President orders parliament back to work


President Mohamed Morsy has issued a decree ordering parliament to reconvene.

According to a number of sources the decree appears to be ambiguous. Whilst ordering the parliament back to work it appears to state that parliament will work only until a new constitution is agreed and then a new election will be held.

Reconvening parliament is a direct challenge to the Supreme Constitutional Court. The court had dissolved parliament on the grounds that the election earlier this year was improperly held because political parties had contested seats meant for independents. The president’s decree does not make it clear as to whether it is just that portion of the parliament involving seats for independents that will be subject to an election or whether it is the whole parliament.

The move is also a direct challenge to the Supreme Council of the Armed Forces (SCAF), the body which has been running Egypt since the fall of President Mubarak’s regime last year. It is questionable whether President Morsy has the powers to issue such a decree, but then the powers taken by SCAF were equally questionable.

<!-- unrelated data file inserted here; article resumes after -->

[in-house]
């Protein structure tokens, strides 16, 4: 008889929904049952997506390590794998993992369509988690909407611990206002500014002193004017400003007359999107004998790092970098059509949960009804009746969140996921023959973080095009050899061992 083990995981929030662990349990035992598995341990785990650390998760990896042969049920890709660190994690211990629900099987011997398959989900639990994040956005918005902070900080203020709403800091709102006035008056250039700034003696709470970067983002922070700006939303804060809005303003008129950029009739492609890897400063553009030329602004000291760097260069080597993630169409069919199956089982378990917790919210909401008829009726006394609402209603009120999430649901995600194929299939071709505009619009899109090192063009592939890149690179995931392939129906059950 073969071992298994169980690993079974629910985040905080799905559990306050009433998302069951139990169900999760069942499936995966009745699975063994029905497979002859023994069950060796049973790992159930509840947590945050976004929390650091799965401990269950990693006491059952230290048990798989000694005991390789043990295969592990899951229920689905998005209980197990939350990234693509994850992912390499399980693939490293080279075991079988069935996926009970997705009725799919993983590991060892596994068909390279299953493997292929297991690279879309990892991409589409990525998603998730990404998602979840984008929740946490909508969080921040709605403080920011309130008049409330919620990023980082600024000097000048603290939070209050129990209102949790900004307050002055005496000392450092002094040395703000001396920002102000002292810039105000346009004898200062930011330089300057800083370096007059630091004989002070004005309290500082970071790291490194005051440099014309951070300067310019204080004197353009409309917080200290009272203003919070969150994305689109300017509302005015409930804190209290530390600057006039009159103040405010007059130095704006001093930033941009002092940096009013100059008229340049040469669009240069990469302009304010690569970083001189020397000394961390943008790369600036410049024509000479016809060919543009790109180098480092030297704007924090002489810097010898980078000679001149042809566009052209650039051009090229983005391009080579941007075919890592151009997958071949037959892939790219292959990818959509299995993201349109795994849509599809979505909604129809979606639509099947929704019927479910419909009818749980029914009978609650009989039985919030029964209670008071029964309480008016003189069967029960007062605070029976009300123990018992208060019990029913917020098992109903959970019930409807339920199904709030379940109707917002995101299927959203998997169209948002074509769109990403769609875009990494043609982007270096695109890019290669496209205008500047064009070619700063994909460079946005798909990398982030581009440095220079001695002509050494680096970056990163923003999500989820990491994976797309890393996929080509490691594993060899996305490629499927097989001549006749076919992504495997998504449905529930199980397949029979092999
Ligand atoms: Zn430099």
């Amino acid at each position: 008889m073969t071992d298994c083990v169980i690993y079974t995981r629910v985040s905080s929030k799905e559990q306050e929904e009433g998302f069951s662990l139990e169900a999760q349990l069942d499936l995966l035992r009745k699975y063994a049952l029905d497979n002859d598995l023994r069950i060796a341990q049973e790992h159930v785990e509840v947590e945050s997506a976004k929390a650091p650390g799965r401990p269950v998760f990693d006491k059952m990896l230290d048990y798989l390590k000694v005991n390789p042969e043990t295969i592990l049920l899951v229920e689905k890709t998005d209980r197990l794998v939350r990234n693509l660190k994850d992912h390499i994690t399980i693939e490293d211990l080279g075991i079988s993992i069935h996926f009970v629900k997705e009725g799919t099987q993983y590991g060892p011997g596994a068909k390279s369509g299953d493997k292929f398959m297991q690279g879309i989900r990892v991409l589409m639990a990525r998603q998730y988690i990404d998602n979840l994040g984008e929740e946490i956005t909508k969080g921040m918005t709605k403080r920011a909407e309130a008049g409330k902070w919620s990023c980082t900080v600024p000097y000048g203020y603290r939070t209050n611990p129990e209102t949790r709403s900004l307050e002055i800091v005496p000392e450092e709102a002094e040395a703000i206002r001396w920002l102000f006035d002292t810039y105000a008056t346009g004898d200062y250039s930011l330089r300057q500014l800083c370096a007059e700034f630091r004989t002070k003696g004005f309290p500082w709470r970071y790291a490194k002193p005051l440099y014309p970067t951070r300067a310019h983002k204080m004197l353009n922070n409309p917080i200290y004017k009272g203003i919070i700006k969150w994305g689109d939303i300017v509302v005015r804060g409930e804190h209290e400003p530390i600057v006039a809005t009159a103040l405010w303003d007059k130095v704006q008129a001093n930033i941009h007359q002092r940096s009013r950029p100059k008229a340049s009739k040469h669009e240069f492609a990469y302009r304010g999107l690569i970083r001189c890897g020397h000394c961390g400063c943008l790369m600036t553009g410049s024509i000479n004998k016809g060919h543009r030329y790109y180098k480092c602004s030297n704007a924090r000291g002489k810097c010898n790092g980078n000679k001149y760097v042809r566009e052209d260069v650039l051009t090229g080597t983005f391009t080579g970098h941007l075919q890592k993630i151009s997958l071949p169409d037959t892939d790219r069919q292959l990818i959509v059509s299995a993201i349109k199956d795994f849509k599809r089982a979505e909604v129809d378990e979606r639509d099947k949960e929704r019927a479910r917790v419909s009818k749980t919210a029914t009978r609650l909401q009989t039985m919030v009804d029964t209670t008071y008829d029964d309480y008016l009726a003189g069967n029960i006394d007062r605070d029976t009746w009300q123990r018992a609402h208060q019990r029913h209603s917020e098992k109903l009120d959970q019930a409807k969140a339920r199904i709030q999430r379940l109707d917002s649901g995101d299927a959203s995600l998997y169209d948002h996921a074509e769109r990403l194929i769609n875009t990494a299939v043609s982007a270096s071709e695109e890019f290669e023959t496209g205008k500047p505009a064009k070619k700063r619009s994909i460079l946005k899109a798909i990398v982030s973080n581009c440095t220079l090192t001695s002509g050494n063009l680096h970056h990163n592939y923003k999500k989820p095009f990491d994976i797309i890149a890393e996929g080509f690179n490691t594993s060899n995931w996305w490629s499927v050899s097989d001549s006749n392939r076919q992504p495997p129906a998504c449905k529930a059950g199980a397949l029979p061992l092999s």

Last night the judges held an emergency meeting as did SCAF although there was no immediate reaction beyond that. One newspaper is reporting that a military spokesman said that the generals had been given no warning of the decree.

Reaction to the president’s move was mixed. The Muslim Brotherhood’s political wing, the Freedom and Justice Party (FJP) welcomed the move as did the coalition of revolutionary youth groups. Some secular parties have decided not to attend parliament and some have described the move as a reckless confrontation with the military.

If the parliament does reconvene there is also a question mark as to whether any laws passed in the interim period will be constitutional.

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